In “Entangled,” we can size up Marin, played by Ana Girardot, by what we see and hear. Or we can let “what happened to me” make up our minds for us.
What happened to her was a miscarriage.
“It hurts,” she says, in a French-accented voice-over that plays like a long letter or email she is sending to her boyfriend of many years Mark (Peter Mark Kendall). She hates that he wants to “act like nothing happened.”
But she doesn’t want to talk about it. She keeps him at a distance, living on her own in a posh Manhattan apartment.
She hates when he and others ask “if I feel better.”
And she gets really mad when one of Mark’s friends’ wives offers the feeble comfort of “I am so sooo sorry.”
Confronting Mark later, it’s “Who do you think you are telling them about MY miscarriage?”
Her therapist has to hear that Mark “doesn’t get what it is like for me,” even though the shrink knows things Marin won’t say to Mark, her “secrets.”
“I’m tired of being in my head. When I look at myself, I see negative space.”
We begin to, as well.
“I want to see myself through someone else’s eyes.”
Way ahead of you there, dear.
We’ve seen just enough of Mark in the office, chatting with friends about Marin, how she “needs space/needs time,” to wonder if he’s cheating on her. With say, his stunning assistant or somebody else his less ethical married pal invites to their table in whatever bar they’re “working late” at this night.
Marin? “I just want to touch someone new.”
First-time writer-director Milena Lurie seems to want “Entangled” to be a portrait of the emptiness Marin feels in recovering from this most solitary of traumas. What she’s managed is something far less flattering and indulgent.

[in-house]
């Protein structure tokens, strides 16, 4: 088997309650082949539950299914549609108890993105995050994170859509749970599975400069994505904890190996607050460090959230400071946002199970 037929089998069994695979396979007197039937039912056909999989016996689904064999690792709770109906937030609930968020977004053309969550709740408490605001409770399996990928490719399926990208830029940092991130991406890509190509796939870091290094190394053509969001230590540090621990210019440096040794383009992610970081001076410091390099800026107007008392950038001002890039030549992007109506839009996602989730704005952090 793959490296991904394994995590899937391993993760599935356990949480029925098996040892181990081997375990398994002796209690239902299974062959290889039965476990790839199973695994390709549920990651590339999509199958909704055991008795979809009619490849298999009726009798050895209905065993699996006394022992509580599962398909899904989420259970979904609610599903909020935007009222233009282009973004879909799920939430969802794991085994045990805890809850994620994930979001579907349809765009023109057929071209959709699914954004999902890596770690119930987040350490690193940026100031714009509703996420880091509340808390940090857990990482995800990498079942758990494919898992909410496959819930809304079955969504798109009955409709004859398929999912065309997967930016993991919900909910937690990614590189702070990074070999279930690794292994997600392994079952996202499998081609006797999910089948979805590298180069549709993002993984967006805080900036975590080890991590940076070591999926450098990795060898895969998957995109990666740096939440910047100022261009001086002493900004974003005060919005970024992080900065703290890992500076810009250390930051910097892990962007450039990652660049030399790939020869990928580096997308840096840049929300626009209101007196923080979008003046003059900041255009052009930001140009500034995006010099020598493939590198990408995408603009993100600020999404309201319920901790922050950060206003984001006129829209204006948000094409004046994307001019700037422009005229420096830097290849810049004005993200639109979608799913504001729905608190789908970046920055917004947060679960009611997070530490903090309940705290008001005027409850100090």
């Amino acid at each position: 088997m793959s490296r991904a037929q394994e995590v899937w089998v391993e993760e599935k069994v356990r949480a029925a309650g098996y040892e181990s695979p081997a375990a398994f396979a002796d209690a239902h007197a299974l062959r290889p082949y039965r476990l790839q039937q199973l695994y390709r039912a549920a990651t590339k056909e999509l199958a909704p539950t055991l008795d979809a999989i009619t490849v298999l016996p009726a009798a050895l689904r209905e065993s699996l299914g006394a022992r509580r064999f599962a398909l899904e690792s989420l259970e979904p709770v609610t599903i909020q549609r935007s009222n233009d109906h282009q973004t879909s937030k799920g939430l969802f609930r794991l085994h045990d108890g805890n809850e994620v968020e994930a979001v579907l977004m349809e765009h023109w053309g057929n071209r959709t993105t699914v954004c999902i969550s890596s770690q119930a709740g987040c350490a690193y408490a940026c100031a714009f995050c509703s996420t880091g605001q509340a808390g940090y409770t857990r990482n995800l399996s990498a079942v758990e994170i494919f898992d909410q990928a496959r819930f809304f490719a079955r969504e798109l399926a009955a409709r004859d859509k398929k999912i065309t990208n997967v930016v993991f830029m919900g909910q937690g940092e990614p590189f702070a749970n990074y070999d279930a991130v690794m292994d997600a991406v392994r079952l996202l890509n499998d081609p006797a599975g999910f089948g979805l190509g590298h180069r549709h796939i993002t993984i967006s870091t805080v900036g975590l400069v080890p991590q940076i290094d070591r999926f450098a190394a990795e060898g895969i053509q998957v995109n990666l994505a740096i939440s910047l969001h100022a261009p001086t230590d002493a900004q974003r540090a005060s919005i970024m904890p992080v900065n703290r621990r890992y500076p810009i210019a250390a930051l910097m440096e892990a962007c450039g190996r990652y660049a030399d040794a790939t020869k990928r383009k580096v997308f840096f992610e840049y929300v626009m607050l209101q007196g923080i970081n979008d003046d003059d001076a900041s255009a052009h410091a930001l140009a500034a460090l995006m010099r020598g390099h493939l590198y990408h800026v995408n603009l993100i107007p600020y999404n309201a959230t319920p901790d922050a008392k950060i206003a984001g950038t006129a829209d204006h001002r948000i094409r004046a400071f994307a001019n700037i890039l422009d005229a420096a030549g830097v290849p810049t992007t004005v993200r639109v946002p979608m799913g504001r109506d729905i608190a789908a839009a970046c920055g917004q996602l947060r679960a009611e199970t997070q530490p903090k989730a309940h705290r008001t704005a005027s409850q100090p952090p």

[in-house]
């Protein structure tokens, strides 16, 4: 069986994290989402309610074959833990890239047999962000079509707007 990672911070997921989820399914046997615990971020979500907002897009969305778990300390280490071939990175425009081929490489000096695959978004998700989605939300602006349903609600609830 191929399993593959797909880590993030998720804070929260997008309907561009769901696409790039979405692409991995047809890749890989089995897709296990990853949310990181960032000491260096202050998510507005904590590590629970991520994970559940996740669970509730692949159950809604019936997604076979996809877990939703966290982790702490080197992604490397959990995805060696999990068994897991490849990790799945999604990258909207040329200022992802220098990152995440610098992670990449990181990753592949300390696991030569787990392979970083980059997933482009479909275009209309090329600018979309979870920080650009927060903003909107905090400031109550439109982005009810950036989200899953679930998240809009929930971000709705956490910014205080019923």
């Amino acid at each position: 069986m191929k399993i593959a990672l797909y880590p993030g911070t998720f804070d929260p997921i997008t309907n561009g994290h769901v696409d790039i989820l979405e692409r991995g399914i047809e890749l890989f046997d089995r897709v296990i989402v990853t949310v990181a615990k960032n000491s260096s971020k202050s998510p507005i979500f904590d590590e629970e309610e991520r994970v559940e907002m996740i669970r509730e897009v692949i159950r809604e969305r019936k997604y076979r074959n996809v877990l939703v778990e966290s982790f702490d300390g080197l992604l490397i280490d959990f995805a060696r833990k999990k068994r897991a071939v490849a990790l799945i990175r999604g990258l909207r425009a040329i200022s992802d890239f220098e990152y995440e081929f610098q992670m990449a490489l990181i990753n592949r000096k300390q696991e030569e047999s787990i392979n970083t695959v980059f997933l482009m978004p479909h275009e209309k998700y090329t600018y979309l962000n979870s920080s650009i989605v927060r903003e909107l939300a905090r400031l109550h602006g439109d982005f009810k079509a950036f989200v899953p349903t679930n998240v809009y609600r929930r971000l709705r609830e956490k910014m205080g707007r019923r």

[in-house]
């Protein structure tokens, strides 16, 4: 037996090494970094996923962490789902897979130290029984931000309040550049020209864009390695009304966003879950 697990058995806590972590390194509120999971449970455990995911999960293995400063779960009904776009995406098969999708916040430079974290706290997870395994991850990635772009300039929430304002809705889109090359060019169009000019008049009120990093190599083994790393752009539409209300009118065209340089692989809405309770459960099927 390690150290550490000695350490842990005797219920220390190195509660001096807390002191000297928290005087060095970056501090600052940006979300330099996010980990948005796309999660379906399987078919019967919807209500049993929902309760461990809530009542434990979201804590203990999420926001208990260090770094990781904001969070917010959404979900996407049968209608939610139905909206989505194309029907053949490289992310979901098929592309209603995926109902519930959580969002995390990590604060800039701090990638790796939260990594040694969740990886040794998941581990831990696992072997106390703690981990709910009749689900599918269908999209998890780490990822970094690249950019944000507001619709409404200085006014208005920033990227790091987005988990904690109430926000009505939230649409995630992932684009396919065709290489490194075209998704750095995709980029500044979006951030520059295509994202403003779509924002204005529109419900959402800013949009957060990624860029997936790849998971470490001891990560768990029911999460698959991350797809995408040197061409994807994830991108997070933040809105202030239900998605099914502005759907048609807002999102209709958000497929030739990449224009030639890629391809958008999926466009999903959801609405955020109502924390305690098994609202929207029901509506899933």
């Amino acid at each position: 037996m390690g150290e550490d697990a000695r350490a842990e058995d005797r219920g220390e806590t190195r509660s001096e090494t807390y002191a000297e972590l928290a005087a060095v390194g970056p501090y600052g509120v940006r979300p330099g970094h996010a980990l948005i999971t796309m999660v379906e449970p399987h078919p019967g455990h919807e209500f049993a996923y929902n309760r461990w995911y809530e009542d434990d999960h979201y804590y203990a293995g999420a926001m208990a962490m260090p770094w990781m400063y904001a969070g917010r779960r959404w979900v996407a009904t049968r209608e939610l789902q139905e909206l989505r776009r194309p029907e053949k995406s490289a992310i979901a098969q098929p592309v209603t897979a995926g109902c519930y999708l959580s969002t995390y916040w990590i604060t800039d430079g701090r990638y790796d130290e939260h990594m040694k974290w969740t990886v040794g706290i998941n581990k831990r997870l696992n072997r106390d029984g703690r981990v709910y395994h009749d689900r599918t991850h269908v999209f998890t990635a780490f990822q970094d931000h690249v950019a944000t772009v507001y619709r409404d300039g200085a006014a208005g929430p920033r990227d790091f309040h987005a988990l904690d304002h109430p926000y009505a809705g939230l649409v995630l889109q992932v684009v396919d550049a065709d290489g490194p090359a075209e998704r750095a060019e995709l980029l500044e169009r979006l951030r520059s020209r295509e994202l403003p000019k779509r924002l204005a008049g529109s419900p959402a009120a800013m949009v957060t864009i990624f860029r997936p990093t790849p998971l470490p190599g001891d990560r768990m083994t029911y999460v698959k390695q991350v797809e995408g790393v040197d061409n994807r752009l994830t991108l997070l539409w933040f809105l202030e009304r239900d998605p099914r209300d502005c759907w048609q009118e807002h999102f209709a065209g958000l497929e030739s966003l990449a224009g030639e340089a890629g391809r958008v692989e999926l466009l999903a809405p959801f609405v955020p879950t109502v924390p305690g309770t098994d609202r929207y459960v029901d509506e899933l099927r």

As we hear Girardot’s plaintive, flat-voiced narration — “Escobar: Paradise Lost” is her most famous credit in North America — we’re treated to Marin showering and pondering, Marin taking a soak and musing, Marin getting dressed in her too-sexy underwear, Marin hanging out at a fashion shoot with friends and peers.
A model? Maybe. Something or someone pays for that penthouse.’
She summons a pal (Lucy Walters) with a simple “Can you come over?”
She shares an erotic dance with another model-beautiful woman at a bar-party.
She reconnects with a French ex (Grégory Fitoussi) who finds an excuse to “be in New York.” And when he’s late, she lets herself be picked up by a charming, rich bar prowler (Jonathan Cake).
And at some point, for me it was distressingly early, you check out of Marin’s plight, her fragile emotional state, and pick out everything beyond her great looks that just…grates.
As pretty as everything and everyone are in this vapid film, there’s nothing to disentangle here, no empathetic performance to cling no matter what sympathies we bring to someone going through this.
MPAA Rating: unrated, nudity, sexual situations, smoking, alcohol, profanity
Cast: Ana Girardot, Peter Mark Kendall, Lucy Walters, Grégory Fitoussi and Jonathan Cake.
Credits:Written and directed by Milena Lurie. A Samuel L. Goldwyn release.
Running time: 1:32